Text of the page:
Spirometry Measurements Obtained at Home vs Clinic Evaluated

Spirometry test
Spirometry test
Spirometry measurements obtained at home had poor agreement with results obtained in the clinic.

The following article is a part of conference coverage from the American Thoracic Society International Conference, being held virtually from May 14 to May 19, 2021. The team at Pulmonology Advisor will be reporting on the latest news and research conducted by leading experts in the field. Check back for more from the ATS 2021 .

Although the cause is unclear, spirometry measurements obtained at home had poor agreement with results obtained in the clinic, according to findings presented at the American Thoracic Society (ATS) International Conference, held virtually from May 14 to 19, 2021.

Researchers obtained home and clinic spirometry data from the CAPTAIN study (ClinicalTrials.gov Identifier: NCT02924688), a phase 3A, double-blind parallel group study in adults with uncontrolled asthma despite pharmacologic therapy. Patients had spirometry measurements taken at least once in the clinic using a MasterScope device, and recorded measurements at home each day using a peak flow meter (AM3 device).

Among the 2434 patients who had both clinic and home spirometry measurements available, the agreement between clinic and home trough forced expiratory volume in 1 second (FEV1) measurements was poor. At baseline, the lower and upper limits of agreement were -812 mL and 943 mL, respectively, and at week 24, these values were -771 mL and 980 mL, respectively.  A total of 6% of patients were outside of the limits of agreement at baseline and week 24.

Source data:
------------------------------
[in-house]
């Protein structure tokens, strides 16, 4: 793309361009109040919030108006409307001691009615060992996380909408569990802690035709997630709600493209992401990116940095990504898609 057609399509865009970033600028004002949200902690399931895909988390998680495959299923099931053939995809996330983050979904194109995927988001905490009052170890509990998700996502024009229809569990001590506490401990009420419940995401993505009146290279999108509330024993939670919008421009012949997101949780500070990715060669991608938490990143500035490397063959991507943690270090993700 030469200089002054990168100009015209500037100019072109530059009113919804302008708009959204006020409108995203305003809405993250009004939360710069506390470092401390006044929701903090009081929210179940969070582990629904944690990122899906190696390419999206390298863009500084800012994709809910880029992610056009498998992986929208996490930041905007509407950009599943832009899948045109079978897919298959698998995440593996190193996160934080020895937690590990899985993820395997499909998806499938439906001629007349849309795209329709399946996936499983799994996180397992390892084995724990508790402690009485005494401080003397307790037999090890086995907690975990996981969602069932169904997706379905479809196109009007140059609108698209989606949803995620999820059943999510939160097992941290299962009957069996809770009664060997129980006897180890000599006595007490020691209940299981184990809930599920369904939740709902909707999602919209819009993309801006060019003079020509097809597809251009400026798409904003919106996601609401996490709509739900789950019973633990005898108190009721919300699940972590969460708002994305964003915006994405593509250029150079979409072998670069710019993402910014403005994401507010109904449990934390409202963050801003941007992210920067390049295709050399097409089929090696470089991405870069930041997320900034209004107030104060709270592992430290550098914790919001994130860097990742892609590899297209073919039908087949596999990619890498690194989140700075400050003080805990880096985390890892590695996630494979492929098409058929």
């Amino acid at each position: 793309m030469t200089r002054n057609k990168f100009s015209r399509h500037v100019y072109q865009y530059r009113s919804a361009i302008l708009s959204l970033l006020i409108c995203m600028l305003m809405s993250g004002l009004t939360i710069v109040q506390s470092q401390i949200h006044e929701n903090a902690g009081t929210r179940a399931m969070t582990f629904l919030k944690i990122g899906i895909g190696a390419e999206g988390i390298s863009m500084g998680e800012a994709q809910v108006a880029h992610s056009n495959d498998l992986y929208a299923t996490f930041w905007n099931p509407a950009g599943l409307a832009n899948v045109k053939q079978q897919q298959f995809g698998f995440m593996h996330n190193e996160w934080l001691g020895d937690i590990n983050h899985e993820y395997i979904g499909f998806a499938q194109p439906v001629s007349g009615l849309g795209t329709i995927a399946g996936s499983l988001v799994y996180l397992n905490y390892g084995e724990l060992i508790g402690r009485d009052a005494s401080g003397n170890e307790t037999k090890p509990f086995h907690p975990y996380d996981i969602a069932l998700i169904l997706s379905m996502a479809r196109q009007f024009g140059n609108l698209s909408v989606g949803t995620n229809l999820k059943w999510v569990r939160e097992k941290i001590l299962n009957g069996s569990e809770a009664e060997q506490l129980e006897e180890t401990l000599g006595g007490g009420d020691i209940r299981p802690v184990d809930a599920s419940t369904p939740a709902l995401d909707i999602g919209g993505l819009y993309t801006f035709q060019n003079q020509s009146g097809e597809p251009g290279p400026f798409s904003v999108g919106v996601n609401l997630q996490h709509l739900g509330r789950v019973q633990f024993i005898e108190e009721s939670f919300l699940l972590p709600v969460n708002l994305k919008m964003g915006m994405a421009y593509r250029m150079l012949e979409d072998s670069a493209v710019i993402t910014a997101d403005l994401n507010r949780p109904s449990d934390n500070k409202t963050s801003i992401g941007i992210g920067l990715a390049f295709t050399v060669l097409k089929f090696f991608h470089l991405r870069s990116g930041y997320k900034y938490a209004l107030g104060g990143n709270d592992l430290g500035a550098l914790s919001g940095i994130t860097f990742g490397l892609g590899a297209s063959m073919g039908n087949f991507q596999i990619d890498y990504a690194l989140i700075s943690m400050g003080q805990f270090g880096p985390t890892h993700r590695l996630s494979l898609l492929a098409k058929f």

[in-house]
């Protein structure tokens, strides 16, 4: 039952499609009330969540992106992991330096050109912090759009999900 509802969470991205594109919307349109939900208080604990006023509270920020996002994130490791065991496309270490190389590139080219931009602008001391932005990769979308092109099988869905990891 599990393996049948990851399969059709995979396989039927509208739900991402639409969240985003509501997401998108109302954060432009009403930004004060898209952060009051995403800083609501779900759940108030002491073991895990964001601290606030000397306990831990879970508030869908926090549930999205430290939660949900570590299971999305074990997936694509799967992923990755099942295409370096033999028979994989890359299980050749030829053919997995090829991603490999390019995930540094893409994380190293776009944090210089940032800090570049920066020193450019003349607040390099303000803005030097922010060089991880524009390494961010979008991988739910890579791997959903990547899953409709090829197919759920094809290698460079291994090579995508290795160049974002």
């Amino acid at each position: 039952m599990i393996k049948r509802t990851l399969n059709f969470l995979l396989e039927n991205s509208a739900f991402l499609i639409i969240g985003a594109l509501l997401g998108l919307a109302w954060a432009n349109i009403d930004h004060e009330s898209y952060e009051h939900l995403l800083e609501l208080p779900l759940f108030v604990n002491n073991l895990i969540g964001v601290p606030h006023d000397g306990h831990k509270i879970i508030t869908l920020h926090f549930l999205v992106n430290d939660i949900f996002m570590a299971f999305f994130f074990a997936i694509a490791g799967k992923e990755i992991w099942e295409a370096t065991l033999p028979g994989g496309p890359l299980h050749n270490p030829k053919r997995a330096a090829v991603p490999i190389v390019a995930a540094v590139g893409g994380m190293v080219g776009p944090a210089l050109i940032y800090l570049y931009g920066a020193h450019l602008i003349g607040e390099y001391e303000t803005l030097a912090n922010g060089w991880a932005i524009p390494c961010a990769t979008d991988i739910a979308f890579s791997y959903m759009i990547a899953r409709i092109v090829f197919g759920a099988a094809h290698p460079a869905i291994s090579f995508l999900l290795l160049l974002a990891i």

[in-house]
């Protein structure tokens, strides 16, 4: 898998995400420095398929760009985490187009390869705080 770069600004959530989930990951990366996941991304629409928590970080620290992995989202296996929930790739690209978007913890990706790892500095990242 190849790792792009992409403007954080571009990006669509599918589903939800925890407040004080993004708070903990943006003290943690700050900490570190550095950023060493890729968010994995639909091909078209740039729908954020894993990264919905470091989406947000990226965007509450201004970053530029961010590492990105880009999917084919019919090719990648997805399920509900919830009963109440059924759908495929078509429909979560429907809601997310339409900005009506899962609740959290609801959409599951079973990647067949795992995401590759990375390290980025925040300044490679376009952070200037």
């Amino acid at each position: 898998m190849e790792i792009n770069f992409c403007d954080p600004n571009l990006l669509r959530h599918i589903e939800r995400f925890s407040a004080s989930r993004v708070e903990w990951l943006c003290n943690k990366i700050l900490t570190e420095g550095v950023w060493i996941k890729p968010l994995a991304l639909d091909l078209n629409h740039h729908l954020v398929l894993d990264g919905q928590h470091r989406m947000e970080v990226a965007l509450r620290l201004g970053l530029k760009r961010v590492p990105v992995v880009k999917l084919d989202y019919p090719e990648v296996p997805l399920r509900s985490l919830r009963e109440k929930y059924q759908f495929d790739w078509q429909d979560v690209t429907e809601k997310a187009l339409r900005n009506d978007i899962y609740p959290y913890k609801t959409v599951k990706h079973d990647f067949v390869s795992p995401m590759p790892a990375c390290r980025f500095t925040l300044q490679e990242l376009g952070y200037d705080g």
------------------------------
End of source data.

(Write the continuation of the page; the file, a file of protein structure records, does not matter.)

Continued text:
According to the researchers, possible explanations for the lack of agreement included the different devices and methodologies as well as a lack of supervision and coaching for home measurements.

“The comparison of home and clinic spirometry in the CAPTAIN study suggests that home spirometry performed with the AM3 device cannot be used as an alternative to clinic spirometry, and that caution should be exercised when using home spirometry data in research or clinical care,” the study authors concluded.

Disclosure: Some study authors declared affiliations with biotech, pharmaceutical, and/or device companies. Please see the original reference for a full list of authors’ disclosures.


Gardiner F, Pizzichini E, Bailes Z, et al. A comparison of clinic versus home spirometry in the CAPTAIN study. Presented at: the American Thoracic Society (ATS) 2021 International Conference; May 14-19, 2021. Abstract A1348

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